The Kaiser project could be sprawling, Rich says. “They’re working on their plan, so we don’t know the specifics of it,” he says. “But it’s a major medical center, and with a major medical center comes a hospital, medical offices of all sorts, and you know they tend to be magnets for other medical uses nearby.”
A number of other projects are also in the works in various parts of the Railyards. Denton Kelley says DRV is working on 300,000 square feet of creative office space as well as infrastructure and a parking garage. Another Kelley-related effort, a six-story, 309-unit apartment project on 2.52 acres at the corner of 6th Street and Railyards Boulevard, received design approval from the city in May, and plans for it include roughly 20-25 percent affordable units. And, last month, Roseville-based USA Properties filed an application for a four-story, 150-unit affordable-housing project on 2.35 acres on the northwest corner of 7th and F streets, according to city planners.
Denton Kelley says The Railyards are entitled for up to 10,000 residential units, with 5,000-6,000 realistically at full buildout. Ault welcomes the thought that The Railyards could bring more housing downtown. “We can’t build enough housing down here, and when you look at successful downtown centers, getting people to call this home as opposed to just a place (where) people work is a priority,” Ault says. “The Railyards offers us that opportunity.”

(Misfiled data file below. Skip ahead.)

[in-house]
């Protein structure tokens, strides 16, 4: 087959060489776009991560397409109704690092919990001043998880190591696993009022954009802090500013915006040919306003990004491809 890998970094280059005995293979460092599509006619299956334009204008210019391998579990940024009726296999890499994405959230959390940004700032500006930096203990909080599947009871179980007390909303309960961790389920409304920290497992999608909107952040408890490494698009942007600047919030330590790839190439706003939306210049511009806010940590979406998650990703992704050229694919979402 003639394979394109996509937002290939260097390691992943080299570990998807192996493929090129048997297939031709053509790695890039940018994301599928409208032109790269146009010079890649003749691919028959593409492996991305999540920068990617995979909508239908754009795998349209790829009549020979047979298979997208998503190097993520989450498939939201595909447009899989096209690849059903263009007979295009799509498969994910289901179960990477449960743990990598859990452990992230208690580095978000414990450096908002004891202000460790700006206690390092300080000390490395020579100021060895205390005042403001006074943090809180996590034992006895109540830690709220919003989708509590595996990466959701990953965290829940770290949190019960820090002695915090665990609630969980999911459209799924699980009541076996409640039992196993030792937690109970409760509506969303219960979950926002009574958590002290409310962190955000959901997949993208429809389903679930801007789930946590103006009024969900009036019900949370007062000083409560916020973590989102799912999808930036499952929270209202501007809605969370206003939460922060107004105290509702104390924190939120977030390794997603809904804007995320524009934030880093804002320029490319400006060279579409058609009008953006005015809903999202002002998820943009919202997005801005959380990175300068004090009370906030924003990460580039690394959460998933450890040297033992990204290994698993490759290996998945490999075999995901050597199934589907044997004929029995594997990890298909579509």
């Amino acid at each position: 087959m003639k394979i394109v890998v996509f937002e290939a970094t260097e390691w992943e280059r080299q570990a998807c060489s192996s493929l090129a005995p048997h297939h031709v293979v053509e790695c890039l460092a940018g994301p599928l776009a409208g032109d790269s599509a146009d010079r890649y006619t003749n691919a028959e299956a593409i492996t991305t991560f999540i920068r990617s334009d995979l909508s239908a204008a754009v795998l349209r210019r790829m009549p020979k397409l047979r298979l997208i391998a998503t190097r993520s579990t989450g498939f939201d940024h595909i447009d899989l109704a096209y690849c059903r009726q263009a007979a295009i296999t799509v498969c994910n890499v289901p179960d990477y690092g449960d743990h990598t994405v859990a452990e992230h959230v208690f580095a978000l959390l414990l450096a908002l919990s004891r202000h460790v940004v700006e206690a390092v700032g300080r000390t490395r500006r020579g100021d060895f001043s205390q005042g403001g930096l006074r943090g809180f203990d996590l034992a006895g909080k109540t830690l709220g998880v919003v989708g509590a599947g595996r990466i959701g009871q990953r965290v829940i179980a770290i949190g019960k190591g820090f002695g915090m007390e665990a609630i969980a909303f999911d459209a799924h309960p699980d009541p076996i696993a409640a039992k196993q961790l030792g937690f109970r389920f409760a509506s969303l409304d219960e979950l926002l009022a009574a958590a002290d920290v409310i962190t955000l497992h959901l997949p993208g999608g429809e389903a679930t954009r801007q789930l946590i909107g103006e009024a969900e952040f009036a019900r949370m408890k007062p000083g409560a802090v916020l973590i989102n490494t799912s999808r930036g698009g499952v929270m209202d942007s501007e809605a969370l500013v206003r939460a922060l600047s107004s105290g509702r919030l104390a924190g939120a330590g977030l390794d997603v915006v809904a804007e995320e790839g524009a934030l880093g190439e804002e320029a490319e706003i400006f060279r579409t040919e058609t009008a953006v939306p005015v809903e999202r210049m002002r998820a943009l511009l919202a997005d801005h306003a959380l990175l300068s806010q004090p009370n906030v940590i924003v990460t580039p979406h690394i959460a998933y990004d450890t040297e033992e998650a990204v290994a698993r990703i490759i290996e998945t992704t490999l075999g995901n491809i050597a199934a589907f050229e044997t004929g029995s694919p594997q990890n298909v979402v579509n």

Another big project is a state-funded, 17-story Sacramento Superior Court building at 6th and H streets that might be the first structure to rise in The Railyards, city officials say. Plans also include the I Street Bridge replacement, estimated by the city to cost between $150 million and $250 million, that will connect Railyards Boulevard to C Street in West Sacramento’s Washington neighborhood. Last month, nine design options were narrowed to four, and two finalists are expected later this year with a possible completion by 2022.
The Railyards could help unite the Old Sacramento waterfront and the River District too. “It’s a catalyst,” Steinberg says. “Its success begets success. And as we build out The Railyards, it’s going to create more opportunity and incentives to make the waterfront the destination that we all want it to be.”
Eventually, the central city could extend as one contiguous unit to the American River. “As more projects go in, I think that division which has kind of separated The Railyards for, what, the last 150 years will begin to become less apparent and become the northern downtown,” the city’s Rich says.
Audio: Comstock’s contributor Graham Womack and executive editor Tom Couzens discuss this month’s cover story with News 93.1 KFBK’s Sam Shane and Cristina Mendonsa. Listen below:
The Long — and Bumpy? — Road Ahead
No one expects The Railyards to be a bustling neighborhood anytime soon. “My best guess would be two decades, and that’s like fully baked, everybody’s moved, all the businesses are open and it’s a fully integrated part of the city,” Harris says.
City planners and developers still have a lot of work to do, with the soccer stadium likely an area of focus in the months ahead. Gumpert says the announcement of an MLS franchise will trigger a flurry of work, including finalization of construction documents and hiring subcontractors. “We can have a shovel in the ground within three months after that,” says Gumpert, who envisions a 20-21 month construction cycle with the stadium completed in 2021.